Frostpunk is a really interesting game because it’s about failure avoidance. Most builders, if you step away, things just don’t progress. Frostpunk instead escalates bad events, either sickness, hunger, power issues, or ever increasing levels of cold. You rarely have enough resources to do anything, and need to send out expeditions to collect more materials. They take time to get there, time to get back, and there’s a chance they will die. You need to always be pushing the “safety blanket” level to best absorb the ever shifting disasters.

You’re limited in base resources, but also in power and location. Buildings fit into slots of sort, and you have a maximum in any area. Then you need to get power there, and importantly, heat the buildings where people are located (night buildings without worked don’t need heat, robots never need it).

It isn’t a factory game though, because it has multiple levels of RNG. Maybe you’ll get a giant 3 day storm, or maybe you find a huge hoard of coal. Your best plans can be completely trashed because of it. Factory games are about predictability. Frostpunk instead does a superb job explaining the limitations of a factory game.

Math Exercise

Factory games often benefit greatly from spreadsheets. Understanding the rates of items is key to optimization, so that you are as close as possible to the place where you are using 100% of capacity, without causing backlogs. If the table factory consumes 10 wood per minute, and you have 20 factories, then you need to be collecting at least 200 wood per minute. 150 per minute and then factories will stall. 250 per minute and you create an overstock of lumber that needs to be stored somewhere.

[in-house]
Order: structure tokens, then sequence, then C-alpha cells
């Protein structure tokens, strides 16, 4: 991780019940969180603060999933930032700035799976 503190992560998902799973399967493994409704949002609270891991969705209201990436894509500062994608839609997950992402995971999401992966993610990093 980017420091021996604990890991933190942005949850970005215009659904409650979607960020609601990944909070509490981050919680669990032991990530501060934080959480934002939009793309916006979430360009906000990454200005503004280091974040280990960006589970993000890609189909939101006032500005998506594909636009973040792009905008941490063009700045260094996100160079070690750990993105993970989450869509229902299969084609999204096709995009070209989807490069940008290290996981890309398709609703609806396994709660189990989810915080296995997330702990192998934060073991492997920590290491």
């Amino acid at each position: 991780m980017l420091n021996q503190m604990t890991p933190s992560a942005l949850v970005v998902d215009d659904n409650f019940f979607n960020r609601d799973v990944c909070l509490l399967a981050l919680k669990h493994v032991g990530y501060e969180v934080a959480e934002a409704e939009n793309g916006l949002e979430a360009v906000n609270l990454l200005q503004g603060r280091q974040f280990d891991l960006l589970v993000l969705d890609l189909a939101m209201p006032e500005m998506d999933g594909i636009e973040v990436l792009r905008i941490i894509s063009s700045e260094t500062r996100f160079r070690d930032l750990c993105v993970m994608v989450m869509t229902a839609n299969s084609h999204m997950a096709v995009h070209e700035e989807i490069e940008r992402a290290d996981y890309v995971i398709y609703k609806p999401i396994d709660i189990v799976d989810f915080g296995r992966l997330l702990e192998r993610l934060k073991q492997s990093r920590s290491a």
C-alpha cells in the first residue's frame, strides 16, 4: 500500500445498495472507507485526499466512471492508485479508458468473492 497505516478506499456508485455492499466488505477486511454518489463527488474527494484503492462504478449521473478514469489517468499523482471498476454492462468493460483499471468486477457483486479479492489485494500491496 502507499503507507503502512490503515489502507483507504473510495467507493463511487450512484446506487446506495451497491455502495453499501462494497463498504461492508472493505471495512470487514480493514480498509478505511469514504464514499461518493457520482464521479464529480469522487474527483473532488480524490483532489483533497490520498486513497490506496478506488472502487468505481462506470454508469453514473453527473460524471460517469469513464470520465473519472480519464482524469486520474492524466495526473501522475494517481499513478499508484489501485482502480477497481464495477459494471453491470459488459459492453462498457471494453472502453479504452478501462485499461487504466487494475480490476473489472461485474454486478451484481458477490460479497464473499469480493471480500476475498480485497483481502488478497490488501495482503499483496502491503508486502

That’s a simple example. Multiple tiers of complexity later, you’re going to be consuming multiple products that are created at different rates with different material. Maybe factory 1 needs 100 wood per minute, and factory 2 needs 20… and factory 15 needs 75. Figuring out the base demands means you need to find more material and harvest more things. I’ll have a good example of this in a future post.

The spreadsheet helps to keep track of all the requirements, or the quick math needed to see how things work with each other. In particular if you’re looking to optimize, as even the smallest of numbers early on can have cascade effects at the tail end. The number of times I’ve had bottlenecks and tried to figure out why was often resolved through a look through the numbers.

Factorio tight design

It’s really hard to make a factory game, hence why there are so few. Factorio is the platinum standard. It spent 4 years in Early Access. Cripes, its hard to make any game, but the people who plays these games are looking at every detail. They are nitpicky by nature! So when something like this does come around, and it works, holy cow does it feel good.